Leonardo Franchi contrasts the simple lanes of village life in rural Italy with the panting heart of the Eternal City, and finds they have much in common.
As a young Scots-Italian boy I often travelled to Italy. Or, I should say, I travelled to a small village in Lazio called Villa Latina. The only other parts of Italy I saw on those trips were the airport and some places which remain “special” in my mind, like the famous monastery of Monte Cassino and the seaside town of Scauri. Of course there was also the occasional trip to appreciate the delights of the eternal city – Rome.
In reality, despite these occasional forays beyond Villa Latina, the sights, smells and sounds of Italian village life were all I knew of the peninsula.
The images remain alive in my memory to this day: spring water fountains in all the corners of the village, brown-armed men in woollen vests spending hours raking the dusty soil, single-toothed widows whose solemn black dress gave them the appearance of human crows and, curiously, the woodsmoke from the village baker (Carlucc’) signalling the daily availability of pizza, pizza and more pizza: what flavours oozed out of his thin, crisp dough…
And let’s not forget the church bells: every hour a haunting chime would toll out across the village. At noon, the torrid summer heat was broken by the peeling of the Angelus. At this ancient sign, the field workers dragged their fatigued frames towards the stone shade of home where pasta and wine, welcome balm for the body and soul, lay in wait.
The working rhythm of village life was broken on a Sunday, the blessed day. The fields lay at peace, undisturbed by human hands. This was a day for church and the table. Those who would make dinner would go to early Mass, returning to the kitchen to prepare fresh pasta with rough lard and freshly-laid eggs.
Even today the aroma of fresh basil and plum tomatoes transports me to the Vicolo Franchi on a Sunday morning where every open kitchen window offered a finely-crafted version of the divine wonder that is sugo. ‘Vien’a magna’, Leonar’ (Come and eat, Leonardo’) I hear their voices say still. I was among family.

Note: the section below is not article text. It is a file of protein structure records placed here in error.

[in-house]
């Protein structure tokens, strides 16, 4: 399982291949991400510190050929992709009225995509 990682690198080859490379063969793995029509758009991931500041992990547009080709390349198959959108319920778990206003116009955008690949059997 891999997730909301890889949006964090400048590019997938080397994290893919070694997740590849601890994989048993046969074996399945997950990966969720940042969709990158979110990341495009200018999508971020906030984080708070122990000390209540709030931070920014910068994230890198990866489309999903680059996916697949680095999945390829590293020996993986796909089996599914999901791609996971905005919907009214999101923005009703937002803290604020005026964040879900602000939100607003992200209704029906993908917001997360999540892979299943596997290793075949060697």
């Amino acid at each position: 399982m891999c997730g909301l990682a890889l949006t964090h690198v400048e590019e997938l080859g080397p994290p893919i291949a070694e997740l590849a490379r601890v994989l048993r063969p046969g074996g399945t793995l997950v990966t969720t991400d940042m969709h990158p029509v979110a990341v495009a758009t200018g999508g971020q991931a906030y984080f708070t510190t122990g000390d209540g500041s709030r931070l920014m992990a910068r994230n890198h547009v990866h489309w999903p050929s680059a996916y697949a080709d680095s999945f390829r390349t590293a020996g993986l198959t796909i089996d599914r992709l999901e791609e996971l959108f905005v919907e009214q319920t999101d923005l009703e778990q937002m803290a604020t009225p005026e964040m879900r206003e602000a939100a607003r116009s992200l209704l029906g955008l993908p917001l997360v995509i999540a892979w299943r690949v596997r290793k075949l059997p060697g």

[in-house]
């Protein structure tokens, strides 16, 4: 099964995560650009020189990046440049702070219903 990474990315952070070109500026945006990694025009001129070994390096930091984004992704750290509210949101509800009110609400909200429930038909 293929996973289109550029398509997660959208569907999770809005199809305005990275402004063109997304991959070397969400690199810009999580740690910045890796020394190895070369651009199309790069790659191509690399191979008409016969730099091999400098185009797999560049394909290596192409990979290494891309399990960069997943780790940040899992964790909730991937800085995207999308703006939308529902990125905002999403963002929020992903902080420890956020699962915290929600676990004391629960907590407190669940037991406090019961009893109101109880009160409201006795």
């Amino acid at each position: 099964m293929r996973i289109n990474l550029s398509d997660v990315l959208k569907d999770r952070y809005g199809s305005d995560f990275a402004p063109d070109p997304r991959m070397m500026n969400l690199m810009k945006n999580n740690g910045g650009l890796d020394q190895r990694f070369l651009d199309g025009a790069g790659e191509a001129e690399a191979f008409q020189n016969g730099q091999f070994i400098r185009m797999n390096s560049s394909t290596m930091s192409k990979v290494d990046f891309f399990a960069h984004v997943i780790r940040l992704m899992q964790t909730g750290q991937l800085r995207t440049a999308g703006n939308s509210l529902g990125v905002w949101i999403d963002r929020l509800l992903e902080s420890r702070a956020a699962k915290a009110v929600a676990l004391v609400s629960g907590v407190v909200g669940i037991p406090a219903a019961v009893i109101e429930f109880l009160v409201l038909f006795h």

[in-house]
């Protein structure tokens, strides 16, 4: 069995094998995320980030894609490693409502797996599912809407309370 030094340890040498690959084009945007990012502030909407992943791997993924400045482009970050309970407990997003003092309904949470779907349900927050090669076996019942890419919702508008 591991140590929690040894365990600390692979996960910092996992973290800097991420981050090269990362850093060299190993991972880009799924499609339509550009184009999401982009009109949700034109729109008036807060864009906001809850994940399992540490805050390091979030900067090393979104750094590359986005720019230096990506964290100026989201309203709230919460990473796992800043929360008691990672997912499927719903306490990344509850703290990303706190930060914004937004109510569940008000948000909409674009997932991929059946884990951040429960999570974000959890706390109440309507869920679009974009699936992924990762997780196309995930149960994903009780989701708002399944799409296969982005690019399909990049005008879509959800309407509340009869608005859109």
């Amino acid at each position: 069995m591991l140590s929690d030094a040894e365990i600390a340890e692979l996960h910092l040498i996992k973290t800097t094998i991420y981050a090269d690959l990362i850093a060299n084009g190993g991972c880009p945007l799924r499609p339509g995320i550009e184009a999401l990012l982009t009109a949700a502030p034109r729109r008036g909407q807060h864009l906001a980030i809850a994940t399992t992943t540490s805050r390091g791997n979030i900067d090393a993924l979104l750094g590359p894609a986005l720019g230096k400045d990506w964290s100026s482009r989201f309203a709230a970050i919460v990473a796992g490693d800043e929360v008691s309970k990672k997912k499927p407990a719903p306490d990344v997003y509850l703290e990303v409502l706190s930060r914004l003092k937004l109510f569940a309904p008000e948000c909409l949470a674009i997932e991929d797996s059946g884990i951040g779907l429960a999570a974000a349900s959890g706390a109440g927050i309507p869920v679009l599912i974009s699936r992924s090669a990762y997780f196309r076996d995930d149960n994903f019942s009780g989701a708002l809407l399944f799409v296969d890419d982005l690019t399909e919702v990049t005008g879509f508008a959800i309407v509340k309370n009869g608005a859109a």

I now walk along those empty roads with only the searing sun for company; my eyes are drawn to the sad, weed-filled fields where my ancestors spent so much time.
The grazing cows and vigilant donkeys are no more. The vines, lovingly- tended for generations—what wine they gave us— plead for new hands to prune them with the generosity and passion that my ancestors had. I smile at their memory and seem to see my grandfather with his straw hat and long-sleeved shirt raising a glass to me from beyond the gnarled trees.
As a student in 1984 I spent three fine months in Siena in Tuscany. After a few weeks of Sienese hospitality and the joy of the morning ‘haffè’, (that’s “caffè in this unique Tuscan dialect) I was keen to explore Rome. I set out one day on the early morning bus and arrived safely in the Eternal City after nine. Armed with a borrowed map and a second-hand guide-book, I strolled across the buzzing city streets with beads of sweat glistening on my face.
I soon found myself at the bottom of the Borgo Pio, close to the Vatican City itself. No traffic was there, only rows of parked Vespas and hearty shoppers walking purposefully with brown baskets. I smelt freshly-baked bread and gazed into small shops filled with multi-coloured fruit.
My first thoughts were that a street from an Italian village had been miraculously transported to a sprawling city: how was it possible to be in a major European capital and yet be surrounded by features which could have come from Villa Latina?
I slaked my dusty thirst at a small fontana where the famous acqua marcia (from an aqueduct built in 144-140BC by Quintius Marcius Rex) flowed smoothly from the pipe. I washed some newly-bought fruit in the clear water and, like a happy shepherd whose lost lamb has returned to the pen, I sat on a bench and let my mind drift back to Villa Latina.
That encounter with the Borgo is etched in my mind. Even now, as a frequent traveller to Rome, I often stay close to the Borgo. Where else would I want to go? I still wash fruit in the same fountain. Gazing at the splendid moon shining over the Castel Sant’Angelo, I see not Tosca falling to her tragic death but the ancient fields of Villa Latina, now empty but illumined by the same moon which hangs like a watchful sentinel over the humid city streets.
I end with a suggestion: Pope Nicholas V (1447-1455), bibliophile, humanist and founder of the Vatican library, restored the old Acqua Virgo acqueduct in Rome. He was also the Pope who founded the University of Glasgow in 1451, where I now work. I suggest that my ancient and distinguished university (a true alma mater) should honour its founder by erecting a fountain next to the university library.
‘Drink from the fountains of knowledge’ should be its sign.
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